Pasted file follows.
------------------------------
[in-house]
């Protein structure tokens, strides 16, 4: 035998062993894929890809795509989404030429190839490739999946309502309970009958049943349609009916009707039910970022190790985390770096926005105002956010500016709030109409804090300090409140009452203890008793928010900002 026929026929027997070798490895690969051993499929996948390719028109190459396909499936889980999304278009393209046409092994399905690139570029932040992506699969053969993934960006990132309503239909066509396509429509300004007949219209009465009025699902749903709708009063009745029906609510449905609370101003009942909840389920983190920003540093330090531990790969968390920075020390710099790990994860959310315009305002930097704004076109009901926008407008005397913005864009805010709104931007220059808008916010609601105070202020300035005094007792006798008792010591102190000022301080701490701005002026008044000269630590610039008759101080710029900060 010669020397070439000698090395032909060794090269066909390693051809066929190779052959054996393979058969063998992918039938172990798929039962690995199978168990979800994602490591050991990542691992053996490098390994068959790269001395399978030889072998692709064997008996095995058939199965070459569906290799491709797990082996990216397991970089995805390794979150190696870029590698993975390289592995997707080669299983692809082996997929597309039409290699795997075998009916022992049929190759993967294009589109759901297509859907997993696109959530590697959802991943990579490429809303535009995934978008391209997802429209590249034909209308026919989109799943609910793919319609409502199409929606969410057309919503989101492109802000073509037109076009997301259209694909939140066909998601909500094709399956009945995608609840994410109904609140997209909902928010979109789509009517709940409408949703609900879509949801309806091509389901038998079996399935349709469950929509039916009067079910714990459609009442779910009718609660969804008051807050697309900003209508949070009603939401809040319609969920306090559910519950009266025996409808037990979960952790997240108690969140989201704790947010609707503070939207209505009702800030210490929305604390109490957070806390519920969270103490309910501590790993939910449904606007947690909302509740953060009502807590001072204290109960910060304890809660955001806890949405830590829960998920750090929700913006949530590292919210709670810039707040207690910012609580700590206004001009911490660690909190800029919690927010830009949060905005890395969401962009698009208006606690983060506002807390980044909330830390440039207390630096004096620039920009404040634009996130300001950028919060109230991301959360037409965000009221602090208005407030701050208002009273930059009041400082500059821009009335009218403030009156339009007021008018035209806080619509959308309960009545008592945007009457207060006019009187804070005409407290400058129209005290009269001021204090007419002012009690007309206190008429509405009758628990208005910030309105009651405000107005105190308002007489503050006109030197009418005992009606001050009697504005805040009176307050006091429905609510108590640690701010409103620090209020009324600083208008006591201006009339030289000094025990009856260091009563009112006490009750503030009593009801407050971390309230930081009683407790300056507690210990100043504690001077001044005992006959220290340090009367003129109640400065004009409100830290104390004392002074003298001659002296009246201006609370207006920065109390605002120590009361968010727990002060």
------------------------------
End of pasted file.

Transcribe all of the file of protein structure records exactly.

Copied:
[in-house]
């Protein structure tokens, strides 16, 4: 035998062993894929890809795509989404030429190839490739999946309502309970009958049943349609009916009707039910970022190790985390770096926005105002956010500016709030109409804090300090409140009452203890008793928010900002 026929026929027997070798490895690969051993499929996948390719028109190459396909499936889980999304278009393209046409092994399905690139570029932040992506699969053969993934960006990132309503239909066509396509429509300004007949219209009465009025699902749903709708009063009745029906609510449905609370101003009942909840389920983190920003540093330090531990790969968390920075020390710099790990994860959310315009305002930097704004076109009901926008407008005397913005864009805010709104931007220059808008916010609601105070202020300035005094007792006798008792010591102190000022301080701490701005002026008044000269630590610039008759101080710029900060 010669020397070439000698090395032909060794090269066909390693051809066929190779052959054996393979058969063998992918039938172990798929039962690995199978168990979800994602490591050991990542691992053996490098390994068959790269001395399978030889072998692709064997008996095995058939199965070459569906290799491709797990082996990216397991970089995805390794979150190696870029590698993975390289592995997707080669299983692809082996997929597309039409290699795997075998009916022992049929190759993967294009589109759901297509859907997993696109959530590697959802991943990579490429809303535009995934978008391209997802429209590249034909209308026919989109799943609910793919319609409502199409929606969410057309919503989101492109802000073509037109076009997301259209694909939140066909998601909500094709399956009945995608609840994410109904609140997209909902928010979109789509009517709940409408949703609900879509949801309806091509389901038998079996399935349709469950929509039916009067079910714990459609009442779910009718609660969804008051807050697309900003209508949070009603939401809040319609969920306090559910519950009266025996409808037990979960952790997240108690969140989201704790947010609707503070939207209505009702800030210490929305604390109490957070806390519920969270103490309910501590790993939910449904606007947690909302509740953060009502807590001072204290109960910060304890809660955001806890949405830590829960998920750090929700913006949530590292919210709670810039707040207690910012609580700590206004001009911490660690909190800029919690927010830009949060905005890395969401962009698009208006606690983060506002807390980044909330830390440039207390630096004096620039920009404040634009996130300001950028919060109230991301959360037409965000009221602090208005407030701050208002009273930059009041400082500059821009009335009218403030009156339009007021008018035209806080619509959308309960009545008592945007009457207060006019009187804070005409407290400058129209005290009269001021204090007419002012009690007309206190008429509405009758628990208005910030309105009651405000107005105190308002007489503050006109030197009418005992009606001050009697504005805040009176307050006091429905609510108590640690701010409103620090209020009324600083208008006591201006009339030289000094025990009856260091009563009112006490009750503030009593009801407050971390309230930081009683407790300056507690210990100043504690001077001044005992006959220290340090009367003129109640400065004009409100830290104390004392002074003298001659002296009246201006609370207006920065109390605002120590009361968010727990002060």